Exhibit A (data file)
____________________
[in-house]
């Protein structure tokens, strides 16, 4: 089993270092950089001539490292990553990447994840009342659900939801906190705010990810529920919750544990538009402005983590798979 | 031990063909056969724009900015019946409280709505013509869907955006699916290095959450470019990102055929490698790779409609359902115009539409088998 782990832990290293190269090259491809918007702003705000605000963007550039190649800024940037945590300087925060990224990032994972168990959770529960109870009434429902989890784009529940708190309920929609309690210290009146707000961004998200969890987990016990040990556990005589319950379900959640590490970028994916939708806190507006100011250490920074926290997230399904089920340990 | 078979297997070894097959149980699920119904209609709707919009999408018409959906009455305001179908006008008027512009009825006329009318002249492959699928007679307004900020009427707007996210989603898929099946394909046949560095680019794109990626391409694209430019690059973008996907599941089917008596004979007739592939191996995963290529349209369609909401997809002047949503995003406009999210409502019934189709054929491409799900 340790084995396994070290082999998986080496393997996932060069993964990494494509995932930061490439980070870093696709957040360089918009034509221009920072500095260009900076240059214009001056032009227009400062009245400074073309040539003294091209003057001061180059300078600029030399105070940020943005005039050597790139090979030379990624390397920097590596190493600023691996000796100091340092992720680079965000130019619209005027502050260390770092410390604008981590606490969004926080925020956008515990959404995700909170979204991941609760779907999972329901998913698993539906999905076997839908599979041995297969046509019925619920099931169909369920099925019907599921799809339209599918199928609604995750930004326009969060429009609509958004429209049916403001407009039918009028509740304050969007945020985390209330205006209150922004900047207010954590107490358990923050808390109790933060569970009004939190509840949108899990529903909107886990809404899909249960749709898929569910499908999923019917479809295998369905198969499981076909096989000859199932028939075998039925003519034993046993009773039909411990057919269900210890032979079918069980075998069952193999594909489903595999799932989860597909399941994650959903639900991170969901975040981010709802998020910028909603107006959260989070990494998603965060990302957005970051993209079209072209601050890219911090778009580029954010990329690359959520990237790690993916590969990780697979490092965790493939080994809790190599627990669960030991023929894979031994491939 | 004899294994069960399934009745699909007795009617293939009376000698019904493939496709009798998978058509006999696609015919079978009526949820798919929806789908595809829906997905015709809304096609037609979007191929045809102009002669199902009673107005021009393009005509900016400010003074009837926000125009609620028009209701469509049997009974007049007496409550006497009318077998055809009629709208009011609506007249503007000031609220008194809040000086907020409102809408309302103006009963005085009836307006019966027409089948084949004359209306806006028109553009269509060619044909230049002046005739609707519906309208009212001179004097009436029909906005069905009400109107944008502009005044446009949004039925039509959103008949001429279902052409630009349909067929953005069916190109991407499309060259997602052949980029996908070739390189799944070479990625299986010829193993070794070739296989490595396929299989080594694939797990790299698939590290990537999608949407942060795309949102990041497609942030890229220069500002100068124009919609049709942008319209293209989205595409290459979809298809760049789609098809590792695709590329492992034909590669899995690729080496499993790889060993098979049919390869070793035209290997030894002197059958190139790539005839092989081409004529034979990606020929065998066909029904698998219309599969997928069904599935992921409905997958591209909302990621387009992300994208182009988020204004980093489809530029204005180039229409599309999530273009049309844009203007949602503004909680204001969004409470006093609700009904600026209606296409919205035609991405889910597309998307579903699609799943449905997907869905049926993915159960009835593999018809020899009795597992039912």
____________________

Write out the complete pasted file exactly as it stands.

[in-house]
């Protein structure tokens, strides 16, 4: 089993270092950089001539490292990553990447994840009342659900939801906190705010990810529920919750544990538009402005983590798979 | 031990063909056969724009900015019946409280709505013509869907955006699916290095959450470019990102055929490698790779409609359902115009539409088998 782990832990290293190269090259491809918007702003705000605000963007550039190649800024940037945590300087925060990224990032994972168990959770529960109870009434429902989890784009529940708190309920929609309690210290009146707000961004998200969890987990016990040990556990005589319950379900959640590490970028994916939708806190507006100011250490920074926290997230399904089920340990 | 078979297997070894097959149980699920119904209609709707919009999408018409959906009455305001179908006008008027512009009825006329009318002249492959699928007679307004900020009427707007996210989603898929099946394909046949560095680019794109990626391409694209430019690059973008996907599941089917008596004979007739592939191996995963290529349209369609909401997809002047949503995003406009999210409502019934189709054929491409799900 340790084995396994070290082999998986080496393997996932060069993964990494494509995932930061490439980070870093696709957040360089918009034509221009920072500095260009900076240059214009001056032009227009400062009245400074073309040539003294091209003057001061180059300078600029030399105070940020943005005039050597790139090979030379990624390397920097590596190493600023691996000796100091340092992720680079965000130019619209005027502050260390770092410390604008981590606490969004926080925020956008515990959404995700909170979204991941609760779907999972329901998913698993539906999905076997839908599979041995297969046509019925619920099931169909369920099925019907599921799809339209599918199928609604995750930004326009969060429009609509958004429209049916403001407009039918009028509740304050969007945020985390209330205006209150922004900047207010954590107490358990923050808390109790933060569970009004939190509840949108899990529903909107886990809404899909249960749709898929569910499908999923019917479809295998369905198969499981076909096989000859199932028939075998039925003519034993046993009773039909411990057919269900210890032979079918069980075998069952193999594909489903595999799932989860597909399941994650959903639900991170969901975040981010709802998020910028909603107006959260989070990494998603965060990302957005970051993209079209072209601050890219911090778009580029954010990329690359959520990237790690993916590969990780697979490092965790493939080994809790190599627990669960030991023929894979031994491939 | 004899294994069960399934009745699909007795009617293939009376000698019904493939496709009798998978058509006999696609015919079978009526949820798919929806789908595809829906997905015709809304096609037609979007191929045809102009002669199902009673107005021009393009005509900016400010003074009837926000125009609620028009209701469509049997009974007049007496409550006497009318077998055809009629709208009011609506007249503007000031609220008194809040000086907020409102809408309302103006009963005085009836307006019966027409089948084949004359209306806006028109553009269509060619044909230049002046005739609707519906309208009212001179004097009436029909906005069905009400109107944008502009005044446009949004039925039509959103008949001429279902052409630009349909067929953005069916190109991407499309060259997602052949980029996908070739390189799944070479990625299986010829193993070794070739296989490595396929299989080594694939797990790299698939590290990537999608949407942060795309949102990041497609942030890229220069500002100068124009919609049709942008319209293209989205595409290459979809298809760049789609098809590792695709590329492992034909590669899995690729080496499993790889060993098979049919390869070793035209290997030894002197059958190139790539005839092989081409004529034979990606020929065998066909029904698998219309599969997928069904599935992921409905997958591209909302990621387009992300994208182009988020204004980093489809530029204005180039229409599309999530273009049309844009203007949602503004909680204001969004409470006093609700009904600026209606296409919205035609991405889910597309998307579903699609799943449905997907869905049926993915159960009835593999018809020899009795597992039912």